Understanding Universal Design

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Blond-headed student enthusiastically raises her hand in class.September 2010 | Links updated, May 2013

According to CAST, universal design is a set of principles for curriculum development that give all individuals equal opportunities to learn.  Designing instruction with UDL in mind involves three main principles:

  1. Providing multiple means of Representation
  2. Providing multiple means of Action and Expression
  3. Providing multiple means of Engagement (National UDL Center, 2010)

UDL provides a blueprint for creating instructional goals, methods, materials, and assessments that work for everyone–not a single, one-size-fits-all solution but rather flexible approaches that can be customized and adjusted for individual needs.

There’s a lot to know about universal design (UD), and visiting the resources we’ve listed on this page will lead you into the thick of things, connect you with the current knowledge base on UD and why it’s important, and give you tools for incorporating UD into your frame of teaching (and learning) reference.

Excellent overview.
Visit CAST for this overview, which will tell you UD principles and why UD is important.
http://www.cast.org/research/udl/index.html

National UDL Center.
Visit the National UDL Center, for sure! There, you can learn the basics, find out what the research has to say about UD, connect with other stakeholders in the field, read the UDL guidelines, and find teacher-friendly examples and resources to use in your classroom.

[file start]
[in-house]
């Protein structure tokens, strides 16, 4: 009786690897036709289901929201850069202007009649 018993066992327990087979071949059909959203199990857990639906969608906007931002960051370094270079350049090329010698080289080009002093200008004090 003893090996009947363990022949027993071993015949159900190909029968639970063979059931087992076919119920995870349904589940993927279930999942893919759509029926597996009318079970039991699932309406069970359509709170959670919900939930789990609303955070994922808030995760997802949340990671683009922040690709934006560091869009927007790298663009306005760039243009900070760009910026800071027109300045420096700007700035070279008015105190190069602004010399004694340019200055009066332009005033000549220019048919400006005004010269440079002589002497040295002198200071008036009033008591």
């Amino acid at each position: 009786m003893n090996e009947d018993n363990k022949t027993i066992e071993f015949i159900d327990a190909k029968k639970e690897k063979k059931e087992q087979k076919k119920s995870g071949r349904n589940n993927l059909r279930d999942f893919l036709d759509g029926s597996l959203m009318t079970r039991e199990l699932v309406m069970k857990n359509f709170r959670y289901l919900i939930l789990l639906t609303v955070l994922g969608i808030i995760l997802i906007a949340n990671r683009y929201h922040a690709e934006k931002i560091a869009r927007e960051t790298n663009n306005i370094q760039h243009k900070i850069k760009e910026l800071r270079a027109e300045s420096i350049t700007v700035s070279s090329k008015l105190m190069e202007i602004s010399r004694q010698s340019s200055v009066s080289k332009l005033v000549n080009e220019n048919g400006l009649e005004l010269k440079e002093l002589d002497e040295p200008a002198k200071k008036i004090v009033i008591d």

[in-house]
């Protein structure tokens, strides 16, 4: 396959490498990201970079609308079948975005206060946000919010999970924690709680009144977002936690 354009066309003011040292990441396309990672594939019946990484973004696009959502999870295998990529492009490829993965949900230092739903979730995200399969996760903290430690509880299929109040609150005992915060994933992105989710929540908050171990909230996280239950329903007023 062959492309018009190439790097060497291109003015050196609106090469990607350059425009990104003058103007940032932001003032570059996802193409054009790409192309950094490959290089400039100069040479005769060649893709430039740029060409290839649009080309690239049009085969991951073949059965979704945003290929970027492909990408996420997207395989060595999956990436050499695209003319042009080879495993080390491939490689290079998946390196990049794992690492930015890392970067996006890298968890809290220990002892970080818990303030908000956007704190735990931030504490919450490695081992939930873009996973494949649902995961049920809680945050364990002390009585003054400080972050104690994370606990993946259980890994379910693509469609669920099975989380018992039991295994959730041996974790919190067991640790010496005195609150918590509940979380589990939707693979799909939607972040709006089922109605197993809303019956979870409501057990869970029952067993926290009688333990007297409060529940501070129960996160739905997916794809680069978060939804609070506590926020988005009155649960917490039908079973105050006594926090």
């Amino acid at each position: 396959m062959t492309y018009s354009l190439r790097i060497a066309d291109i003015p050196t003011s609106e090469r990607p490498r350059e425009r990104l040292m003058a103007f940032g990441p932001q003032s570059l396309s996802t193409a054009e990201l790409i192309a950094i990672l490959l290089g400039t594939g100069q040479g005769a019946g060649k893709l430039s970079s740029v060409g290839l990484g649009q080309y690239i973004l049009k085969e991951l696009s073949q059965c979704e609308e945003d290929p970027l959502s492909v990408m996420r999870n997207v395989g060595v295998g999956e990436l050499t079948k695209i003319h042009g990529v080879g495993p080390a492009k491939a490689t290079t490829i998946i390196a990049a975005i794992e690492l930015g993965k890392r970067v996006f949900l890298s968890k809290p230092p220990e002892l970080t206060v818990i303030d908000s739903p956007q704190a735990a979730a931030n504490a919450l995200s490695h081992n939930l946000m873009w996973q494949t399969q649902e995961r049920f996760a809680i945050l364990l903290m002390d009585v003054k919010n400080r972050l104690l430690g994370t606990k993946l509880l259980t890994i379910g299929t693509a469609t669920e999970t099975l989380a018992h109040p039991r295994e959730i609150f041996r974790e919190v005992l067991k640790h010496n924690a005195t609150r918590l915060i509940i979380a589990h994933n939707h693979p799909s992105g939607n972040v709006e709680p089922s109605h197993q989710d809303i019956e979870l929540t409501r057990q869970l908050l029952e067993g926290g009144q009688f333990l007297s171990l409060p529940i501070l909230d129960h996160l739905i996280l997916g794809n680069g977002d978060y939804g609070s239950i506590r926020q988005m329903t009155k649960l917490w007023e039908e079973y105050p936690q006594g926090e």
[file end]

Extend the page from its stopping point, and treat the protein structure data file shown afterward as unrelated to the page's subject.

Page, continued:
http://www.udlcenter.org/

A model lesson plan. Tools to build your own.
Have a look at a model lesson plan using UDL principles. Build lesson plans of your own. 
http://lessonbuilder.cast.org/learn.php

Multimedia online book of “secrets.”
Visit the multimedia online book called Teaching Every Student in the Digital Age: Universal Design for Learning, at: 
http://www.cast.org/teachingeverystudent

Online professional development module.
This online pmodule examines the three principles of UDL and discusses how to apply these principles to the four curricular components (i.e., goals, instructional materials, instructional methods, and assessments). 
http://iris.peabody.vanderbilt.edu/udl/chalcycle.htm

A Parent Guide to UDL.
This free e-book from the National Center on Learning Disabilities can help parents learn the basics about the UDL approach. 
http://www.ncld.org/learning-disability-resources/ebooks-guides-toolkits/parent-guide-universal-design-learning

This may seem like a very short list of resources, but we guarantee that the materials, videos, lesson plans, and examples of the experts above are the cream of the crop on UDL.

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NOTICE: The National Dissemination Center for Children with Disabilities (NICHCY) is no longer in operation. Our funding from the U.S. Department of Education’s Office of Special Education Programs (OSEP) ended on September 30, 2013. Our website and all its free resources will remain available until September 30, 2014.